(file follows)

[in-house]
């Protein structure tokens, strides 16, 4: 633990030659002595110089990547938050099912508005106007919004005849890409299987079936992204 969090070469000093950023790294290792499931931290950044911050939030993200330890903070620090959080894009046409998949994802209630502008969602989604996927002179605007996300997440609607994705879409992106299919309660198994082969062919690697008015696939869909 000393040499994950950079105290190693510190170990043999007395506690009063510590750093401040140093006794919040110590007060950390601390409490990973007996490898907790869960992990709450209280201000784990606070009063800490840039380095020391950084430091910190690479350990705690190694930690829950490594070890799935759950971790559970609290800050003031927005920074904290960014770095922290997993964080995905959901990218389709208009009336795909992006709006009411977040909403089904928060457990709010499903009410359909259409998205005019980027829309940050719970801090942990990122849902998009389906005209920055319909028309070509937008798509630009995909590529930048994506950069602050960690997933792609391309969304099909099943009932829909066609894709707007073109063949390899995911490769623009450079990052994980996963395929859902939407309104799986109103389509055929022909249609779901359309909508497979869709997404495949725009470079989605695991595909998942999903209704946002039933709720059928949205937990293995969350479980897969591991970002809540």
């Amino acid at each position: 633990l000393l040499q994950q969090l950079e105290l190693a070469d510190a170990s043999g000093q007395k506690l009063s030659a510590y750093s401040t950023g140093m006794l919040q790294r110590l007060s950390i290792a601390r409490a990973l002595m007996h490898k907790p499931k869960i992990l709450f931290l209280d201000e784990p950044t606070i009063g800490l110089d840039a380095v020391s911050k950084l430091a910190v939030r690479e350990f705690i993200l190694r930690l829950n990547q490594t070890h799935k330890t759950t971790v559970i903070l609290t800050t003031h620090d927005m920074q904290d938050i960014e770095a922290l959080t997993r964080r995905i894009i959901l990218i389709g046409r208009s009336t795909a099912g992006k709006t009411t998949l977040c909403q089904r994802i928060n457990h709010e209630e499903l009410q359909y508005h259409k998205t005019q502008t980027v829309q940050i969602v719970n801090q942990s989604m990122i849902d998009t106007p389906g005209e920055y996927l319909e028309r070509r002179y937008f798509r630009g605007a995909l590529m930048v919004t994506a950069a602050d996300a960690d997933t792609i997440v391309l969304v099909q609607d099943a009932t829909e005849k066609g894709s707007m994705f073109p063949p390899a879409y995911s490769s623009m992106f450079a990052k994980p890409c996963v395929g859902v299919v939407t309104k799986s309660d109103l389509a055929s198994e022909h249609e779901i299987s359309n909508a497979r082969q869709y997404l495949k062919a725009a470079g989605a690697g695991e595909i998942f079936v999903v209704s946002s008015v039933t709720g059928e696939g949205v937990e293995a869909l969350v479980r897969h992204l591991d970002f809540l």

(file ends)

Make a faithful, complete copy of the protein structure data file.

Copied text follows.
[in-house]
């Protein structure tokens, strides 16, 4: 633990030659002595110089990547938050099912508005106007919004005849890409299987079936992204 969090070469000093950023790294290792499931931290950044911050939030993200330890903070620090959080894009046409998949994802209630502008969602989604996927002179605007996300997440609607994705879409992106299919309660198994082969062919690697008015696939869909 000393040499994950950079105290190693510190170990043999007395506690009063510590750093401040140093006794919040110590007060950390601390409490990973007996490898907790869960992990709450209280201000784990606070009063800490840039380095020391950084430091910190690479350990705690190694930690829950490594070890799935759950971790559970609290800050003031927005920074904290960014770095922290997993964080995905959901990218389709208009009336795909992006709006009411977040909403089904928060457990709010499903009410359909259409998205005019980027829309940050719970801090942990990122849902998009389906005209920055319909028309070509937008798509630009995909590529930048994506950069602050960690997933792609391309969304099909099943009932829909066609894709707007073109063949390899995911490769623009450079990052994980996963395929859902939407309104799986109103389509055929022909249609779901359309909508497979869709997404495949725009470079989605695991595909998942999903209704946002039933709720059928949205937990293995969350479980897969591991970002809540």
């Amino acid at each position: 633990l000393l040499q994950q969090l950079e105290l190693a070469d510190a170990s043999g000093q007395k506690l009063s030659a510590y750093s401040t950023g140093m006794l919040q790294r110590l007060s950390i290792a601390r409490a990973l002595m007996h490898k907790p499931k869960i992990l709450f931290l209280d201000e784990p950044t606070i009063g800490l110089d840039a380095v020391s911050k950084l430091a910190v939030r690479e350990f705690i993200l190694r930690l829950n990547q490594t070890h799935k330890t759950t971790v559970i903070l609290t800050t003031h620090d927005m920074q904290d938050i960014e770095a922290l959080t997993r964080r995905i894009i959901l990218i389709g046409r208009s009336t795909a099912g992006k709006t009411t998949l977040c909403q089904r994802i928060n457990h709010e209630e499903l009410q359909y508005h259409k998205t005019q502008t980027v829309q940050i969602v719970n801090q942990s989604m990122i849902d998009t106007p389906g005209e920055y996927l319909e028309r070509r002179y937008f798509r630009g605007a995909l590529m930048v919004t994506a950069a602050d996300a960690d997933t792609i997440v391309l969304v099909q609607d099943a009932t829909e005849k066609g894709s707007m994705f073109p063949p390899a879409y995911s490769s623009m992106f450079a990052k994980p890409c996963v395929g859902v299919v939407t309104k799986s309660d109103l389509a055929s198994e022909h249609e779901i299987s359309n909508a497979r082969q869709y997404l495949k062919a725009a470079g989605a690697g695991e595909i998942f079936v999903v209704s946002s008015v039933t709720g059928e696939g949205v937990e293995a869909l969350v479980r897969h992204l591991d970002f809540l």